Gore's Actual Position on Global Warming
If you don’t believe that, then let's look at Gore's actual position on global warming when he was in the White House and had a chance to implement his program. He was, after all, vice president for eight years.
Joshua Frank, writing in the May 31 Counterpunch.org, goes into a host of examples where the Clinton-Gore administration made decisions that had grave environmental consequences—from NAFTA, which drastically increased pollution along the U.S.-Mexico border and within Mexico itself, to the destruction of wetlands in Florida and forests in the northwest, to relaxing controls on pesticides in food. All these (and more) came, as Frank shows, at the behest of one or another major capitalist interest.
As for the Kyoto Protocol, Gore said at the signing of it, "Signing the Protocol, while an important step forward, imposes no obligations on the United States. The Protocol becomes binding only with the advice and consent of the U.S. Senate. As we have said before, we will not submit the Protocol for ratification without the meaningful participation of key developing countries in efforts to address climate change." In other words, Gore, the “great opponent of global warming,” says that the U.S. (which consumes a way disproportionate amount of global resources and which produces 20% of the greenhouse gases planetwide that contribute to global warming) shouldn’t even consider ratifying the Protocol until India, China and other oppressed but rapidly industrializing nations do, lest U.S. industries lose advantage. Gore is fond of saying that the “invisible hand” of capitalism has a green thumb, but it is in fact a butcher’s thumb, weighing on the scales of every political decision. Gore at one point in the movie ridicules the notion that one must choose between wealth and the planet—but the fact is that at point after point where the demands of capital have run up against preserving the environment, Gore has chosen for capital.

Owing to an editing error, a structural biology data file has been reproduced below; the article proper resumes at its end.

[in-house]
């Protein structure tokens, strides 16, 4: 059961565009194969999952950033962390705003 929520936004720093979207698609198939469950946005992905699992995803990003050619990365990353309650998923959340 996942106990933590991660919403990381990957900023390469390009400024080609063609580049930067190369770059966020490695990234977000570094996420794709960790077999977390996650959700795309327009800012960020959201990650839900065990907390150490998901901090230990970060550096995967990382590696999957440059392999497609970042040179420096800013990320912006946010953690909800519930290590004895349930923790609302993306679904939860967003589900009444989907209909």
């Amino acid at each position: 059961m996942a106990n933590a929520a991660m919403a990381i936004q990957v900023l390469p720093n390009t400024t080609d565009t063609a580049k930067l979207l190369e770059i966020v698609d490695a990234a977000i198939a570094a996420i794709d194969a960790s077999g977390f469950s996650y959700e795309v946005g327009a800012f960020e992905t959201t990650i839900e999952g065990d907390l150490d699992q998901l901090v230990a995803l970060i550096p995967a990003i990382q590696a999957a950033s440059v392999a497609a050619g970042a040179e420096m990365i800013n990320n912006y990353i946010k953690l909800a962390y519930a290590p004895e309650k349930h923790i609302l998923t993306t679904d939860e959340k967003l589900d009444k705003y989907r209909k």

Again, Gore’s professed intentions are beside the point. Once you take high office—once you even enter the realm of major political player in the U.S. system—you cannot work against the overall needs of capital. The capitalist economic “game” has certain rules, and the political system arose to protect and reinforce those rules. Those at the top may have different ideas on how best to do that, but whether to do that cannot be questioned. If it were—if measures were undertaken that somehow defied the basic rules of capitalist accumulation—production would grind to a halt, and those who do control the selection of the leaders and the terms of debate would quickly move to change the situation.